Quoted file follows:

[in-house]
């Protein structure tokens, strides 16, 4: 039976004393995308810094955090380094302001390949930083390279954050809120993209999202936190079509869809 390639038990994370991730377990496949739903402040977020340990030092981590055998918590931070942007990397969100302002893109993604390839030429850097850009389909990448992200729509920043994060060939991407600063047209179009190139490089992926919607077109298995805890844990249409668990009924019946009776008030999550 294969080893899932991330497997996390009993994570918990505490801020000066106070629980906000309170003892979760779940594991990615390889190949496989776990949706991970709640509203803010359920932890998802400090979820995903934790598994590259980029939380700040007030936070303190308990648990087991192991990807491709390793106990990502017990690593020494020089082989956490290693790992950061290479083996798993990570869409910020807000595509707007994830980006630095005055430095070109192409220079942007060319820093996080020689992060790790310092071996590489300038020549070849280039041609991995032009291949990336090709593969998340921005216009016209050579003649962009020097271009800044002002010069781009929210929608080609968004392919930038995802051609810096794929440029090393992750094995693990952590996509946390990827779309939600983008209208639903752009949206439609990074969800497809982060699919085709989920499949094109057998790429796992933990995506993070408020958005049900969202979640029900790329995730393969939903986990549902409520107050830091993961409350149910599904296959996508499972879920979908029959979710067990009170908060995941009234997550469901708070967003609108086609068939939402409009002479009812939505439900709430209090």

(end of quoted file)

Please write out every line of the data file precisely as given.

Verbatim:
[in-house]
């Protein structure tokens, strides 16, 4: 039976004393995308810094955090380094302001390949930083390279954050809120993209999202936190079509869809 390639038990994370991730377990496949739903402040977020340990030092981590055998918590931070942007990397969100302002893109993604390839030429850097850009389909990448992200729509920043994060060939991407600063047209179009190139490089992926919607077109298995805890844990249409668990009924019946009776008030999550 294969080893899932991330497997996390009993994570918990505490801020000066106070629980906000309170003892979760779940594991990615390889190949496989776990949706991970709640509203803010359920932890998802400090979820995903934790598994590259980029939380700040007030936070303190308990648990087991192991990807491709390793106990990502017990690593020494020089082989956490290693790992950061290479083996798993990570869409910020807000595509707007994830980006630095005055430095070109192409220079942007060319820093996080020689992060790790310092071996590489300038020549070849280039041609991995032009291949990336090709593969998340921005216009016209050579003649962009020097271009800044002002010069781009929210929608080609968004392919930038995802051609810096794929440029090393992750094995693990952590996509946390990827779309939600983008209208639903752009949206439609990074969800497809982060699919085709989920499949094109057998790429796992933990995506993070408020958005049900969202979640029900790329995730393969939903986990549902409520107050830091993961409350149910599904296959996508499972879920979908029959979710067990009170908060995941009234997550469901708070967003609108086609068939939402409009002479009812939505439900709430209090």